Show Less

Family and Dysfunction in Contemporary Irish Narrative and Film

Marisol Morales-Ladrón

Institutionalized through religious, moral and political discourses, the family has become an icon of Irish culture. Historically, the influence of the Church and the State fostered the ideal of a nuclear family based on principles of Catholic morality, patriarchal authority, heterosexuality and hierarchy, which acted as the cornerstone of Irish society. However, in recent decades the introduction of liberal policies, the progressive recognition of women’s rights, the secularization of society and the effects of immigration and globalization have all contributed to challenging the validity of this ideal, revealing the dysfunction that may lie at the heart of the rigidly constructed family cell. This volume surveys the representation of the concepts of home and family in contemporary Irish narrative and film, approaching the issue from a broad range of perspectives. The earlier chapters look at specific aspects of familial dysfunction, while the final section includes interviews with the writer Emer Martin and filmmakers Jim Sheridan and Kirsten Sheridan.

Prices

Show Summary Details
Restricted access

Cover

Extract

P ET ER L A N G Fam ily an d D ysfu n ctio n in C o n tem p o rary Irish N arrative an d Film Institutionalized through religious, moral and political dis- courses, the family has become an icon of Irish culture. Historically, the influence of the Church and the State fos- tered the ideal of a nuclear family based on principles of Catholic morality, partriarchal authority, heterosexuality and hierarchy, which acted as the cornerstone of Irish soci- ety. However, in recent decades the introduction of liberal policies, the progressive recognition of women’s rights, the secularization of society and the effects of immigration and globalization have all contributed to challenging the validity of this ideal, revealing the dysfunction that may lie at the heart of the rigidly constructed family cell. This volume sur- veys the representation of the concepts of home and family in contemporary Irish narrative and film, approaching the issue from a broad range of perspectives. The earlier chap- ters look at specific aspects of familial dysfunction, while the final section includes interviews with the writer Emer Martin and filmmakers Jim Sheridan and Kirsten Sheridan. Marisol Morales-Ladrón is Senior Lecturer at the University of Alcalá, where she teaches Irish and English literature. She is the author of Breve introducción a la literatura comparada (1999) and Las poéticas de James Joyce y Luis Martín-Santos (2005). She also edited Postcolonial and Gender Perspectives in Irish Studies (2007) and co- edited Global...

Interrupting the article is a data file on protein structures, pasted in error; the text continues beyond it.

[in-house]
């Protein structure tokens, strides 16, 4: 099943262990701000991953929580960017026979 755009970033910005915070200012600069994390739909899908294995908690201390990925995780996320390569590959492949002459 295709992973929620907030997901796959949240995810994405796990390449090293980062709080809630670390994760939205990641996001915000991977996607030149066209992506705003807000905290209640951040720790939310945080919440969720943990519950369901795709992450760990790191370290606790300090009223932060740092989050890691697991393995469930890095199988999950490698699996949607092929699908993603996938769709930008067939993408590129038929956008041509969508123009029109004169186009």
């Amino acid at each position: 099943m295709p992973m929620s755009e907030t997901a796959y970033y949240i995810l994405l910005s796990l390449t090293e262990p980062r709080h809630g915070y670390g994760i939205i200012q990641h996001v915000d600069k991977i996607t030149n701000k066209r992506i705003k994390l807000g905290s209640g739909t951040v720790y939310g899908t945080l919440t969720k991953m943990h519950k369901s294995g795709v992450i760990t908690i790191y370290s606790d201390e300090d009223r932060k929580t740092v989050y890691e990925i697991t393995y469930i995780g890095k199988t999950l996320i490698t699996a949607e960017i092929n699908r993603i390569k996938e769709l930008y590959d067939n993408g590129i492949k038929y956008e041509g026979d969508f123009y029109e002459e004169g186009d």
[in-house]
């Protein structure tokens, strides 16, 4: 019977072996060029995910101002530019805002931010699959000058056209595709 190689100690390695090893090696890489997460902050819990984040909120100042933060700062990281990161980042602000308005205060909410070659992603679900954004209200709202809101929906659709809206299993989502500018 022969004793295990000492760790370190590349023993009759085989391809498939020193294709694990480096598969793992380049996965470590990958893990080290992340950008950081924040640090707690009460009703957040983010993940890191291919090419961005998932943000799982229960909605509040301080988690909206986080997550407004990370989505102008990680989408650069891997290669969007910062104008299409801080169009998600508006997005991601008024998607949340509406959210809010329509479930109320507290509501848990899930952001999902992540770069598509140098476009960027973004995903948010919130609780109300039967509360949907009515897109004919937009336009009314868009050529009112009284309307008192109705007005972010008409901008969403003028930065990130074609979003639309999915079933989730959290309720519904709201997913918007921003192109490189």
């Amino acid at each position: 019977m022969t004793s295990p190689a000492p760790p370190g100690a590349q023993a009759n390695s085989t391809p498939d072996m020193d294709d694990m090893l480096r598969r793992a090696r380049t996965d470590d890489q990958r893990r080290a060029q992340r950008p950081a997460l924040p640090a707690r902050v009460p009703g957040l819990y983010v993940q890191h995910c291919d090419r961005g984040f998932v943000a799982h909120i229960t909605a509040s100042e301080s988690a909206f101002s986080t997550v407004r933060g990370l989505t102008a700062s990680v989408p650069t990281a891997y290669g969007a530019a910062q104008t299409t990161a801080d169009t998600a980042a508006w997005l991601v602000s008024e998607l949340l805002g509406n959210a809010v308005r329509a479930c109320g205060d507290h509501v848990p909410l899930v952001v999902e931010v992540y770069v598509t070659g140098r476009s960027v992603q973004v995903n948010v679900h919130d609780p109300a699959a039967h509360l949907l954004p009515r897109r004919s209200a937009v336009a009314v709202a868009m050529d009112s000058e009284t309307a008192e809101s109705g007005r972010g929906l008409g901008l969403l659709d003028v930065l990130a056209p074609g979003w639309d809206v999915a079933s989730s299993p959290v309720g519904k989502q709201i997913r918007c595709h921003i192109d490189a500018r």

You are not authenticated to view the full text of this chapter or article.

This site requires a subscription or purchase to access the full text of books or journals.

Do you have any questions? Contact us.

Or login to access all content.